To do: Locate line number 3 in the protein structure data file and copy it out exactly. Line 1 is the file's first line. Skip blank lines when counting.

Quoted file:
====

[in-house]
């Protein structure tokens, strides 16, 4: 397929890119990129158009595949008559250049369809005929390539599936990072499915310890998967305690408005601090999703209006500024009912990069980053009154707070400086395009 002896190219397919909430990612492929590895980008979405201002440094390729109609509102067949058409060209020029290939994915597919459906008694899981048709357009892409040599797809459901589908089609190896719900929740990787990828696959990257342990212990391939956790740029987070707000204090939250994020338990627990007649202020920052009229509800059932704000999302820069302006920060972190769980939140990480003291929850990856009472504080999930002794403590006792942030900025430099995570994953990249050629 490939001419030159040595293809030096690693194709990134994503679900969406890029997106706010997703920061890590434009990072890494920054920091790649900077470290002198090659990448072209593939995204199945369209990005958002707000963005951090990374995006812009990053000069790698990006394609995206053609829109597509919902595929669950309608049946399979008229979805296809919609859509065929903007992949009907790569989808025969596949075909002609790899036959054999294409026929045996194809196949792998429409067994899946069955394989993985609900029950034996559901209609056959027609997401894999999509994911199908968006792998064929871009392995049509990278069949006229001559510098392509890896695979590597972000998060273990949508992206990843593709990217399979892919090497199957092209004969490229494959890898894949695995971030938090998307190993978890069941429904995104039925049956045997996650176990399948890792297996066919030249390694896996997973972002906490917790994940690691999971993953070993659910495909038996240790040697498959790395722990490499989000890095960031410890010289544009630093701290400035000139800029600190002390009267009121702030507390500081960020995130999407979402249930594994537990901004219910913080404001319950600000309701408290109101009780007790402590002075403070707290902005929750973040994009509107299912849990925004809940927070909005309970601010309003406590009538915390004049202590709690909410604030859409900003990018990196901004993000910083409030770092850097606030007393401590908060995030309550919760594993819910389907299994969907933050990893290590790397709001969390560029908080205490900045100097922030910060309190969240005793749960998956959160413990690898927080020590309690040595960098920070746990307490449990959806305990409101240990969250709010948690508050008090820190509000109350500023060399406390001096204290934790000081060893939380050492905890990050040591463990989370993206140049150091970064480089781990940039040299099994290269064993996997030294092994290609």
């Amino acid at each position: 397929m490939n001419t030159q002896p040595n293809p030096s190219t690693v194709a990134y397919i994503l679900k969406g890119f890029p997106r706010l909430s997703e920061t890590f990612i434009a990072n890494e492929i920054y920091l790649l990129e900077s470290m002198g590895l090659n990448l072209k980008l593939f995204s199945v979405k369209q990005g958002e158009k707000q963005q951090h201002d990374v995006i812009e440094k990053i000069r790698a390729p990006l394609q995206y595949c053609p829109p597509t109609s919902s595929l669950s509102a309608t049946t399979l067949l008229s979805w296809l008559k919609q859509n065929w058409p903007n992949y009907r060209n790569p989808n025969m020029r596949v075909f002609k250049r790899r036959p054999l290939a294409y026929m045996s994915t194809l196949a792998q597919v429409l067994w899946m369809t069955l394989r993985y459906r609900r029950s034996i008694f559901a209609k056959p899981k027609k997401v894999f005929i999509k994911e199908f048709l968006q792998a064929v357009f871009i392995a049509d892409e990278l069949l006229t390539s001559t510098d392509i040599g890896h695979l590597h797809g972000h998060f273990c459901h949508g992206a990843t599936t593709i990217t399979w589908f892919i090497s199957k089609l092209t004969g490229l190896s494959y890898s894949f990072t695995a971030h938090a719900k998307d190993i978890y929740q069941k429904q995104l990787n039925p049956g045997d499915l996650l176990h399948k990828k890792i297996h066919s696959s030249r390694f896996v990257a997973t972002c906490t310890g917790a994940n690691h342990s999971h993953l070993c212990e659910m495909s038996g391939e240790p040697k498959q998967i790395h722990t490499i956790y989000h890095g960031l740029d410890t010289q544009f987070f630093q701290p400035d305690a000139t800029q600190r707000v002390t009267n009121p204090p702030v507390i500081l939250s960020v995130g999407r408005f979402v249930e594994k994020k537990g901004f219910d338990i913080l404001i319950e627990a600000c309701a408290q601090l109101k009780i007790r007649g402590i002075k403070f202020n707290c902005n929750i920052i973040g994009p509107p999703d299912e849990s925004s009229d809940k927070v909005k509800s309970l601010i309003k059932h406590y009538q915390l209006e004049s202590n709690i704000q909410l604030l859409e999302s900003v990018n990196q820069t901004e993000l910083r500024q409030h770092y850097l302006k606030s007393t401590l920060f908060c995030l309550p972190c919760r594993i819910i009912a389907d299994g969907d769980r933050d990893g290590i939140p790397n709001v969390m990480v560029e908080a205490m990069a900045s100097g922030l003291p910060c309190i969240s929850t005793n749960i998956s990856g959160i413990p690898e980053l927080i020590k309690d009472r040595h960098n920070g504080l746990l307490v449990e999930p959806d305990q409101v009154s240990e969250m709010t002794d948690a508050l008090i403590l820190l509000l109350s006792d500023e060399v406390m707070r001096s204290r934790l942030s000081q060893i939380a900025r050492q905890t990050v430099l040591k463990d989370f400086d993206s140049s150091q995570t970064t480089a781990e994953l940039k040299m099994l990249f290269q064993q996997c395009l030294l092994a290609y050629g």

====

């Amino acid at each position: 397929m490939n001419t030159q002896p040595n293809p030096s190219t690693v194709a990134y397919i994503l679900k969406g890119f890029p997106r706010l909430s997703e920061t890590f990612i434009a990072n890494e492929i920054y920091l790649l990129e900077s470290m002198g590895l090659n990448l072209k980008l593939f995204s199945v979405k369209q990005g958002e158009k707000q963005q951090h201002d990374v995006i812009e440094k990053i000069r790698a390729p990006l394609q995206y595949c053609p829109p597509t109609s919902s595929l669950s509102a309608t049946t399979l067949l008229s979805w296809l008559k919609q859509n065929w058409p903007n992949y009907r060209n790569p989808n025969m020029r596949v075909f002609k250049r790899r036959p054999l290939a294409y026929m045996s994915t194809l196949a792998q597919v429409l067994w899946m369809t069955l394989r993985y459906r609900r029950s034996i008694f559901a209609k056959p899981k027609k997401v894999f005929i999509k994911e199908f048709l968006q792998a064929v357009f871009i392995a049509d892409e990278l069949l006229t390539s001559t510098d392509i040599g890896h695979l590597h797809g972000h998060f273990c459901h949508g992206a990843t599936t593709i990217t399979w589908f892919i090497s199957k089609l092209t004969g490229l190896s494959y890898s894949f990072t695995a971030h938090a719900k998307d190993i978890y929740q069941k429904q995104l990787n039925p049956g045997d499915l996650l176990h399948k990828k890792i297996h066919s696959s030249r390694f896996v990257a997973t972002c906490t310890g917790a994940n690691h342990s999971h993953l070993c212990e659910m495909s038996g391939e240790p040697k498959q998967i790395h722990t490499i956790y989000h890095g960031l740029d410890t010289q544009f987070f630093q701290p400035d305690a000139t800029q600190r707000v002390t009267n009121p204090p702030v507390i500081l939250s960020v995130g999407r408005f979402v249930e594994k994020k537990g901004f219910d338990i913080l404001i319950e627990a600000c309701a408290q601090l109101k009780i007790r007649g402590i002075k403070f202020n707290c902005n929750i920052i973040g994009p509107p999703d299912e849990s925004s009229d809940k927070v909005k509800s309970l601010i309003k059932h406590y009538q915390l209006e004049s202590n709690i704000q909410l604030l859409e999302s900003v990018n990196q820069t901004e993000l910083r500024q409030h770092y850097l302006k606030s007393t401590l920060f908060c995030l309550p972190c919760r594993i819910i009912a389907d299994g969907d769980r933050d990893g290590i939140p790397n709001v969390m990480v560029e908080a205490m990069a900045s100097g922030l003291p910060c309190i969240s929850t005793n749960i998956s990856g959160i413990p690898e980053l927080i020590k309690d009472r040595h960098n920070g504080l746990l307490v449990e999930p959806d305990q409101v009154s240990e969250m709010t002794d948690a508050l008090i403590l820190l509000l109350s006792d500023e060399v406390m707070r001096s204290r934790l942030s000081q060893i939380a900025r050492q905890t990050v430099l040591k463990d989370f400086d993206s140049s150091q995570t970064t480089a781990e994953l940039k040299m099994l990249f290269q064993q996997c395009l030294l092994a290609y050629g």